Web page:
Recently, the New York State legislature passed the Marriage Equality Act. In passing this Act, the New York State legislature recognized that "Marriage is a fundamental human right" and that "Same-sex couples should have the same access as others to the protections, responsibilities, rights, obligations, and benefits of civil marriage". The Act further recognized "otherwise valid marriages without regard to whether the parties are of the same or different sex" and that "the marriages of same-sex couples [shall] be treated equally in all respects under the law."
In passing the Marriage Equality Act, New York State becomes one of only a handful of states recognizing the fundamental human rights of all New Yorkers to marriage, thus conferring upon same-sex couples the rights and protections which come with marriage under the law, regardless of one's sexual orientation.
In the area of divorce law in New York State, this will mean a significant number of rights to be conferred upon same-sex couples, such as the right to jointly own marital property, the right to equitable distribution of that property in the event of a divorce, and in some cases the right to spousal maintenance for the more needy spouse. It will also confer upon same-sex couples a number of additional rights under the law, such as the right to inherit property upon the death of a spouse, and the right to exercise spousal privilege in court proceedings.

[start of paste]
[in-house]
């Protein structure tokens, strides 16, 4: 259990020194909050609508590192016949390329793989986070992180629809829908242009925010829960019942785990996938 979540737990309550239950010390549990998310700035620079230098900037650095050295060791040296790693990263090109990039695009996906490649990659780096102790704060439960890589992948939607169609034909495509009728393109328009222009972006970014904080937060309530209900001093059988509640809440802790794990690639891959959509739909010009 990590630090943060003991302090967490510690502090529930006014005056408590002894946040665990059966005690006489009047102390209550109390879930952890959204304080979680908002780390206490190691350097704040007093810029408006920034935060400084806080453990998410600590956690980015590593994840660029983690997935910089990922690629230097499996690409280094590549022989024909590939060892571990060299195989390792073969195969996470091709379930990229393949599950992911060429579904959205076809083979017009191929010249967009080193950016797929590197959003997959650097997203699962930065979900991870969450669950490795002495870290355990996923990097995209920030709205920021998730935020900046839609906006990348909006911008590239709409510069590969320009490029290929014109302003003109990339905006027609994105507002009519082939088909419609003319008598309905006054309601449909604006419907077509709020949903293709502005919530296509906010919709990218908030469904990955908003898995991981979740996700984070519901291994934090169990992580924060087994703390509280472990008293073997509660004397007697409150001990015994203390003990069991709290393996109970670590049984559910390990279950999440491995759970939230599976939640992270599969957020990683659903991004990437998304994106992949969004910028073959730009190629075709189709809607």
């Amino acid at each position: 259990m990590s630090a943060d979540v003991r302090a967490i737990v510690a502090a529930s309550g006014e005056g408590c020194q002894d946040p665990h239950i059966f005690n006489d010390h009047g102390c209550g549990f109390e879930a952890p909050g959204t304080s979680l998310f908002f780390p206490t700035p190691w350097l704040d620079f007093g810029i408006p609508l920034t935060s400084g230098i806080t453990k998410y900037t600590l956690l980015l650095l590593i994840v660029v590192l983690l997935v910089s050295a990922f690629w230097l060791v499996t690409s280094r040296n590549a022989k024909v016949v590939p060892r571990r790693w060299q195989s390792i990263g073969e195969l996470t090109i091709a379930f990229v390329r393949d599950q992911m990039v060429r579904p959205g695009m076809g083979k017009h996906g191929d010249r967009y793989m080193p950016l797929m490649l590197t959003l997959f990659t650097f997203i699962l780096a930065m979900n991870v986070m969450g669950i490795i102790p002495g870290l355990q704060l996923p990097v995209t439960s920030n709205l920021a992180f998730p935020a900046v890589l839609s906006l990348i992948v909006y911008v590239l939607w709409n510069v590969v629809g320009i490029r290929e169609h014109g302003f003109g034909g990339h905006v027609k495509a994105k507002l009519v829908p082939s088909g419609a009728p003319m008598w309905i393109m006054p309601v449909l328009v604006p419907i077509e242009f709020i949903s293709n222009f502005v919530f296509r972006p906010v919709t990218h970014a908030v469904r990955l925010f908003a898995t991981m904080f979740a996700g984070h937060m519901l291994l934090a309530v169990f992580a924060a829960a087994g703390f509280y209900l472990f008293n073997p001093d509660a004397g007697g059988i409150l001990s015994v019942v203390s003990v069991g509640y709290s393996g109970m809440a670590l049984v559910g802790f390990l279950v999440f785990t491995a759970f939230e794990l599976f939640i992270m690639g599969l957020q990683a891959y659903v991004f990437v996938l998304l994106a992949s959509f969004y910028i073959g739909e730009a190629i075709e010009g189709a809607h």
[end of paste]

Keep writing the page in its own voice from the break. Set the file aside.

This will bring same-sex unions in New York State in line with different sex couples, as they are treated in divorce proceedings and all other court cases in New York State. In most instances, it will also allow lawyers to draft agreements and judges to render decisions, without regard to whether the parties are of the same or a different sex, except where federal benefits are involved or where one of the parties seeks to relocate to another state.
Currently, the Defense of Marriage Act ("DOMA") prevents the federal government from recognizing the validity of same-sex marriages. As such, same-sex couples in New York State still do not have the right to receive their spouses' Social Security benefits, nor do they have the right to federal tax benefits that come with marriage.
DOMA also explicitly grants other states the right to refuse to recognize same-sex marriages performed in New York State. It will remain to be seen whether other states will give full faith and credit to same-sex marriages performed in New York State, together with those rights conferred by marriage.
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